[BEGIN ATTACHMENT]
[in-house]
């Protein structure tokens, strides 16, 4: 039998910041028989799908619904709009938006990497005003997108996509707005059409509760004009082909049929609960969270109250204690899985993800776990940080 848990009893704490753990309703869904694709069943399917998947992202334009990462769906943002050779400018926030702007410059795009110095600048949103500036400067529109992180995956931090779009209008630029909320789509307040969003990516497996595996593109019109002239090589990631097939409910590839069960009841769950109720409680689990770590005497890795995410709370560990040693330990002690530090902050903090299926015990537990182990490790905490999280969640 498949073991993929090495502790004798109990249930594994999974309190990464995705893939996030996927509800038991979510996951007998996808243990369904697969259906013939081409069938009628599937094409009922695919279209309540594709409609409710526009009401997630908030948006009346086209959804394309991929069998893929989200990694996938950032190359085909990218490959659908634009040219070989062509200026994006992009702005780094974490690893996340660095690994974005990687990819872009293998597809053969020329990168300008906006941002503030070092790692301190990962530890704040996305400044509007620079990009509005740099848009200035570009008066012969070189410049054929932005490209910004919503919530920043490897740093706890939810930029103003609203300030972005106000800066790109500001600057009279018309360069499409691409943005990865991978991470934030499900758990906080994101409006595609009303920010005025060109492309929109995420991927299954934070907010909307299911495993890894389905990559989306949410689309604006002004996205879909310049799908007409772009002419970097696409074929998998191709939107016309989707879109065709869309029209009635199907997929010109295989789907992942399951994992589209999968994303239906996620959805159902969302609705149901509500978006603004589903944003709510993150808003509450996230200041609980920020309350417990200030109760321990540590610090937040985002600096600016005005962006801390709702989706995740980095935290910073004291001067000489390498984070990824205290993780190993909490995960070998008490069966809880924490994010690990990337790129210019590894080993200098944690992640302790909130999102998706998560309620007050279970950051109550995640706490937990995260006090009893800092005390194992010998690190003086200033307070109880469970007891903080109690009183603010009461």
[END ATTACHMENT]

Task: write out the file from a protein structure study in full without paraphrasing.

[in-house]
């Protein structure tokens, strides 16, 4: 039998910041028989799908619904709009938006990497005003997108996509707005059409509760004009082909049929609960969270109250204690899985993800776990940080 848990009893704490753990309703869904694709069943399917998947992202334009990462769906943002050779400018926030702007410059795009110095600048949103500036400067529109992180995956931090779009209008630029909320789509307040969003990516497996595996593109019109002239090589990631097939409910590839069960009841769950109720409680689990770590005497890795995410709370560990040693330990002690530090902050903090299926015990537990182990490790905490999280969640 498949073991993929090495502790004798109990249930594994999974309190990464995705893939996030996927509800038991979510996951007998996808243990369904697969259906013939081409069938009628599937094409009922695919279209309540594709409609409710526009009401997630908030948006009346086209959804394309991929069998893929989200990694996938950032190359085909990218490959659908634009040219070989062509200026994006992009702005780094974490690893996340660095690994974005990687990819872009293998597809053969020329990168300008906006941002503030070092790692301190990962530890704040996305400044509007620079990009509005740099848009200035570009008066012969070189410049054929932005490209910004919503919530920043490897740093706890939810930029103003609203300030972005106000800066790109500001600057009279018309360069499409691409943005990865991978991470934030499900758990906080994101409006595609009303920010005025060109492309929109995420991927299954934070907010909307299911495993890894389905990559989306949410689309604006002004996205879909310049799908007409772009002419970097696409074929998998191709939107016309989707879109065709869309029209009635199907997929010109295989789907992942399951994992589209999968994303239906996620959805159902969302609705149901509500978006603004589903944003709510993150808003509450996230200041609980920020309350417990200030109760321990540590610090937040985002600096600016005005962006801390709702989706995740980095935290910073004291001067000489390498984070990824205290993780190993909490995960070998008490069966809880924490994010690990990337790129210019590894080993200098944690992640302790909130999102998706998560309620007050279970950051109550995640706490937990995260006090009893800092005390194992010998690190003086200033307070109880469970007891903080109690009183603010009461």